Tell us a little bit about yourself. What sparked your interest in photography initially?
Well, I moved to Los Angeles from Denver in February of 2014 for a job opportunity. I've only had my Mark II for about 7 months. My father gave me my first camera when I was a sophomore in high school (so about 6 years ago) and ever since then, my love for the art has grown. He actually gave me two Minolta bodies, with 3 lenses, and a plethora of add-ons that he had laying around since he was a pretty avid photographer when he was my age.
What made you realize that you wanted to pursue photography as more than just a hobby?
What really ignited the spark was my realization that my camera was an extension of me. During my high school and college years, you could usually find me out shooting in abandoned places or just shooting events that I attended. I was just that guy with the camera. Not too much else caught my interest back then - so I just took what was natural to me and ran with it.
Tell us about your experience transitioning from a new photographer to an experienced, passionate photographer - what were the biggest hurdles and misconceptions?
The biggest hurdles for me were just opportunities. I went to high school in a small town in Indiana, where there really isn't much happening. Everyone does the same monotonous routine everyday, so there isn't much excitement unless you were to make the hour plus drive to Chicago, but that just didn't happen for me. Back then I was more into landscapes but there wasn't much happening in Indiana on that front. So I mainly went to abandoned buildings since I love the mood they give the photos - there's always a story behind them. As for misconceptions, I thought it would be a little easier than what it actually is. There's a lot of behind-the-scenes work that you need to accomplish - deadlines, investments, technicality, and hitting the correct criteria with your client.
In your growth as a photographer, what has been the hardest thing (concept, piece of equipment, mindset, etc.) to learn that also provided the greatest reward once you learned it?
The hardest thing to learn is consistency. Photography is a field where you always need to be generating new content and you always need to find ways to improve your craft. Certain things can deter you, like criticism, but you need to take everything with a grain of salt. When it comes to equipment, lenses are the hardest thing to get adjusted to, but practice makes perfect. Improvement is a direct result of consistency, and criticism will make you grow as an artist.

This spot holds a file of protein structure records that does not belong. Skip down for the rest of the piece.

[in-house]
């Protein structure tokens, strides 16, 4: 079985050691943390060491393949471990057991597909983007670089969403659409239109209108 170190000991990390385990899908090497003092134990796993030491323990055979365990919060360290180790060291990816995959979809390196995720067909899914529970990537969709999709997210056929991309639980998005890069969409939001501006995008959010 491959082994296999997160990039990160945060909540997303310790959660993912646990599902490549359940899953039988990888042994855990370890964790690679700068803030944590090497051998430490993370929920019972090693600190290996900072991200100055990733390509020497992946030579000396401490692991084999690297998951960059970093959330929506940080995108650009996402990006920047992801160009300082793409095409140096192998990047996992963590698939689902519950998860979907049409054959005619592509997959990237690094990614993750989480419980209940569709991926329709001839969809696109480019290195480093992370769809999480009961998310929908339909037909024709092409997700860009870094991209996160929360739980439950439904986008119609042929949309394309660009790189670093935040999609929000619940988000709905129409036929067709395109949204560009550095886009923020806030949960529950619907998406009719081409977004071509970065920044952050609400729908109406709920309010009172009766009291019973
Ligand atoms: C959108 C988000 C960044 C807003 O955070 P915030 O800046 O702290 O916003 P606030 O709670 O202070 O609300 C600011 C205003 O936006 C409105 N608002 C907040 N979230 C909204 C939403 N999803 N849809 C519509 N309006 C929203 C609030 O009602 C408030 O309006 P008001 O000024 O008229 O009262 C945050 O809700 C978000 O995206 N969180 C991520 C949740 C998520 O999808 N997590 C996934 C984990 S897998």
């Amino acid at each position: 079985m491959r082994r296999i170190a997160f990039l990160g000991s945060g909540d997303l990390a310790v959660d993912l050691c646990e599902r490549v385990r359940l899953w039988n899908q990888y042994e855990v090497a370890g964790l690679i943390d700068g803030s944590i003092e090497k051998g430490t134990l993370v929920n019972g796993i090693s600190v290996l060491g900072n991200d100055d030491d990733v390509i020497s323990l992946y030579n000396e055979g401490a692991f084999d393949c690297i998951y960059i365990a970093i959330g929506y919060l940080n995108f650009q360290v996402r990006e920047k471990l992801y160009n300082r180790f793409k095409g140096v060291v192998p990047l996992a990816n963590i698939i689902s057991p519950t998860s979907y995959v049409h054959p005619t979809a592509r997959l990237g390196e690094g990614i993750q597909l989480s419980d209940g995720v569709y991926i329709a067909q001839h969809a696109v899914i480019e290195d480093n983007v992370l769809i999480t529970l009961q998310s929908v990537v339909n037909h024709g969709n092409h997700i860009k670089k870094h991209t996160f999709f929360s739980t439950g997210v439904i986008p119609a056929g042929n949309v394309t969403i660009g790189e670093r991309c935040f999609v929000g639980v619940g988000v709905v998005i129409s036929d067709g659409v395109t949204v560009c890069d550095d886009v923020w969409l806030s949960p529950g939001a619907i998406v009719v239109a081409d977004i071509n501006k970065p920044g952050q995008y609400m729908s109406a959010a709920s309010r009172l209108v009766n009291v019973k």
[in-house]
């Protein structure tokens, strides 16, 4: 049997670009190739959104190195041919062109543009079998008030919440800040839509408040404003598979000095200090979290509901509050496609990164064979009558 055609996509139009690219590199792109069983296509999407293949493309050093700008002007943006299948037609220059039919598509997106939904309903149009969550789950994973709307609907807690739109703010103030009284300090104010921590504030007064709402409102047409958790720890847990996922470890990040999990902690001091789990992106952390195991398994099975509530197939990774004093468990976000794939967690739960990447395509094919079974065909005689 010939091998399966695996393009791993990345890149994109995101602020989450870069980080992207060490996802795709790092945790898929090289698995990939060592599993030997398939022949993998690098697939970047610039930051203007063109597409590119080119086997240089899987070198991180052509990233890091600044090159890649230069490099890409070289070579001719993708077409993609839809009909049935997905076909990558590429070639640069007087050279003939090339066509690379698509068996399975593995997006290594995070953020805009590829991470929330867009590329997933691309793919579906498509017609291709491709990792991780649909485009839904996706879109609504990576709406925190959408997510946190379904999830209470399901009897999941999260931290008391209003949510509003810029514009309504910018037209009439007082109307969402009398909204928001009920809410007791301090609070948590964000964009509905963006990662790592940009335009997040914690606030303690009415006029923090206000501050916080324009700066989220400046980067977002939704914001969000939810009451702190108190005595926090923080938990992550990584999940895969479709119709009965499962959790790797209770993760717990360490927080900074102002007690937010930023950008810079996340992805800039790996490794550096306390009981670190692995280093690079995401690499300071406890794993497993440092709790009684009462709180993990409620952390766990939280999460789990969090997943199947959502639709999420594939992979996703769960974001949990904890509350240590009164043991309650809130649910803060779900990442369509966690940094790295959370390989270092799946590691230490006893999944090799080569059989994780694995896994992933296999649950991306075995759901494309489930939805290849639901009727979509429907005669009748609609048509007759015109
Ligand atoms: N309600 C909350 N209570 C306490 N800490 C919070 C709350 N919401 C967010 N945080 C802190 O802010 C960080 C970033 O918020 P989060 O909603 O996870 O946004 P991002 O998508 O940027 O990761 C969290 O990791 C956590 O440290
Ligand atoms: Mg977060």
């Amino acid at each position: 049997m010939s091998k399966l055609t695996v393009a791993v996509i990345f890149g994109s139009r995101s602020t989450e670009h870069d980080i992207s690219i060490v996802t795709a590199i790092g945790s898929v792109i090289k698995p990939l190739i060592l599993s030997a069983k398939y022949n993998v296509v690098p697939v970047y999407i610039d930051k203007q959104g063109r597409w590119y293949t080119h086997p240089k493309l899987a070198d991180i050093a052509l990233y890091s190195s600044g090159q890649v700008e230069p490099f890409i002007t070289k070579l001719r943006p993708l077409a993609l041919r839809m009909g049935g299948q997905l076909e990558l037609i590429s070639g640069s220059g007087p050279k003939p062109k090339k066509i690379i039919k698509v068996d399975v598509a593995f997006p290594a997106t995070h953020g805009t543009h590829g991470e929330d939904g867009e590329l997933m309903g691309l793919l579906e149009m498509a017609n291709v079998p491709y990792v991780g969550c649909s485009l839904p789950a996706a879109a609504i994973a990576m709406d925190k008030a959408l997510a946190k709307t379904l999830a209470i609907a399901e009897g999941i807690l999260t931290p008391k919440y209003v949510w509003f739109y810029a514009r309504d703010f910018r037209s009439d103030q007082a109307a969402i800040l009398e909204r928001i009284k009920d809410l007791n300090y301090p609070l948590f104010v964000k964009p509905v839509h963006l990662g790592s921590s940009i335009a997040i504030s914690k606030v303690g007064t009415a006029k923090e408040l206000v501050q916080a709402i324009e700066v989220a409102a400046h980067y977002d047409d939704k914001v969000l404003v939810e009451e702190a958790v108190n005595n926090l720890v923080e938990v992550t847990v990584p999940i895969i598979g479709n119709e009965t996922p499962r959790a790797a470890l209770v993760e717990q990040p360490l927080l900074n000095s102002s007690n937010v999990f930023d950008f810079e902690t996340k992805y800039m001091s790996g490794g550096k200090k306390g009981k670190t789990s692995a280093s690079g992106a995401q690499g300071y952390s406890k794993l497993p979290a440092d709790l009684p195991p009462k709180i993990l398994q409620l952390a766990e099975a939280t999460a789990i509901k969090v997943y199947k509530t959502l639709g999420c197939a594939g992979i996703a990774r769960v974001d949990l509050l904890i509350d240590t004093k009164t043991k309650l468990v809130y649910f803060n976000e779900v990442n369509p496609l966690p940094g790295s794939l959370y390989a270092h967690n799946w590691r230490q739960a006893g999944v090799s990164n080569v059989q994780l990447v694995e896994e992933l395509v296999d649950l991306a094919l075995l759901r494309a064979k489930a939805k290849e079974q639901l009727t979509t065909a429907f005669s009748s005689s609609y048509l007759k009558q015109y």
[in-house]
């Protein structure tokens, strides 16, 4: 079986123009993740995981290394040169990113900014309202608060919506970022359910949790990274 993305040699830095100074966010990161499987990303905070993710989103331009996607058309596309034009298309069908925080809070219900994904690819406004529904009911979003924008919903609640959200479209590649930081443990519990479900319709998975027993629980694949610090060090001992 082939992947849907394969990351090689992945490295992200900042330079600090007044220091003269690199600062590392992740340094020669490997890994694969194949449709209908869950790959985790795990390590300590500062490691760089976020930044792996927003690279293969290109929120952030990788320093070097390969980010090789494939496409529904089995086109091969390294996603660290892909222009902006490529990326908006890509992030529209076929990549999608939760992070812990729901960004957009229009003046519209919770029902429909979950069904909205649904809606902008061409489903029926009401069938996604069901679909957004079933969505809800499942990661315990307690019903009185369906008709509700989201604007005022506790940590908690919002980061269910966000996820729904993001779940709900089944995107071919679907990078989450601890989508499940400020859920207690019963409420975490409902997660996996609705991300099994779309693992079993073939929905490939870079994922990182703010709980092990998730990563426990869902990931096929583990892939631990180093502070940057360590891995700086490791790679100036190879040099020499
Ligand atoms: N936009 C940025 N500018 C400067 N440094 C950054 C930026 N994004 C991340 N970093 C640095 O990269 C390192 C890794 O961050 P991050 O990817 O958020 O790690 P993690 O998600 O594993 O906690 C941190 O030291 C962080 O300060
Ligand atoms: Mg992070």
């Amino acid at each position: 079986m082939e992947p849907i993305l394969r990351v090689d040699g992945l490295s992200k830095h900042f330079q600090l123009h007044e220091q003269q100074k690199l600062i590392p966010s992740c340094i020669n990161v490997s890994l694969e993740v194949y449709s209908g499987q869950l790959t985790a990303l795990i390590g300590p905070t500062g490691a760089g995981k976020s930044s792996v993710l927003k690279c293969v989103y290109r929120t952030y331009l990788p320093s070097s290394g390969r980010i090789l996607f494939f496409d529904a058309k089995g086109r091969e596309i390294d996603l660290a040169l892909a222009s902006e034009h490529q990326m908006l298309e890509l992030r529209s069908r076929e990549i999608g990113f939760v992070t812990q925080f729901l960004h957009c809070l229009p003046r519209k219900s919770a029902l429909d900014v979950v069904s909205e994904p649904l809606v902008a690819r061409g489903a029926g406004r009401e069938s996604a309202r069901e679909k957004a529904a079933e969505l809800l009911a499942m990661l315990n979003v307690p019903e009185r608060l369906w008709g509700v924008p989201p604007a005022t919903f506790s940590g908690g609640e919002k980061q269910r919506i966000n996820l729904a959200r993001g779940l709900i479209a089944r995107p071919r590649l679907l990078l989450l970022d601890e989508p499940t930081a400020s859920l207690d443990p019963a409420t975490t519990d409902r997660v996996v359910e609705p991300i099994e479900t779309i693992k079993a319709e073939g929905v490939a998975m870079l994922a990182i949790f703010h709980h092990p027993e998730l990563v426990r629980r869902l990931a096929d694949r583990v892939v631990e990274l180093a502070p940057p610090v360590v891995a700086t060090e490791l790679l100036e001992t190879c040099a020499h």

What advice do you wish you had when you first started out? What advice would you give someone just starting their photographic journey today?
The advice I wished I had received is to actually immerse yourself in the art. Read some books, watch Youtube tutorials, get technical. The best advice I can give to a beginner is to find an artist you look up to and set a bar for yourself. "Work until your idols become your rivals."
How has your aesthetic of L.A. helped shape you as a photographer?
LA has helped shape my style in the direction of a more street style. If I were to describe my work a couple of years ago, I would have said it was a lot more traditional but now it has become a lot darker. I've been heavily influenced by some of the photography meets I've been attending. A lot of people aren't familiar with these types of meets but in short - it is a public gathering of artists across all mediums that meet collectively and create together. Different brands will host these events, usually once a month, where hundreds of photographers, models, street performers, etc. come together. The results are these huge, photo tours that feature things like fire breathers, steel wool spinners, and smoke grenade enthusiasts, it's pretty out there. They are pretty chaotic, yet systematic (paradoxical, I know) and are some of the best photography events I've seen. I always recommend going to a "Conquer_LA" meet because you can get some pretty fantastic collaborations going, with any sized groups of photographers. As a photographer, your environment is a big influence in the outcome and feel/mood of the photo. Sometimes If you shoot with other people, your styles can start to mimic eachothers. One of my favorite styles of photography is urban necrosis, and LA has plenty to offer....the hard part is just finding the spots. Los Angeles is great geographically because you have so many options to choose from, in terms of what you shoot - there are so many variables. With all these factors, I'm never limited in what I can create. I have noticed that a lot of LA photographers share similar styles, and yes, it's good to take in other styles and find ways to incorporate them into your work. At the same time, you want to be true to your own style as much as possible. The key is let it happen organically, don't force it one way or the other. I do have to say that LA is like a photographer's playground; there are a lot of talented and artistic individuals, so if you have a chance to collaborate with another artist, take it - it can yield great results.
How were you introduced to Lensbaby? How have you used Lensbaby lenses to help shape who you are as a photographer?
I was looking to pick up a fisheye specifically for events. I had done my research for what the best bang for your buck is. When I went into Tuttle Cameras, I already had some sort of idea of what I'd pick out, but just to be sure, the associate actually let me use the lens on one of their show cameras and I loved it. The Lensbaby has been clutch for the events that I have recently started shooting and it translates well into to any situation that I need it for.
Here's a link to James's Instagram, definitely check out his work if you haven't already.
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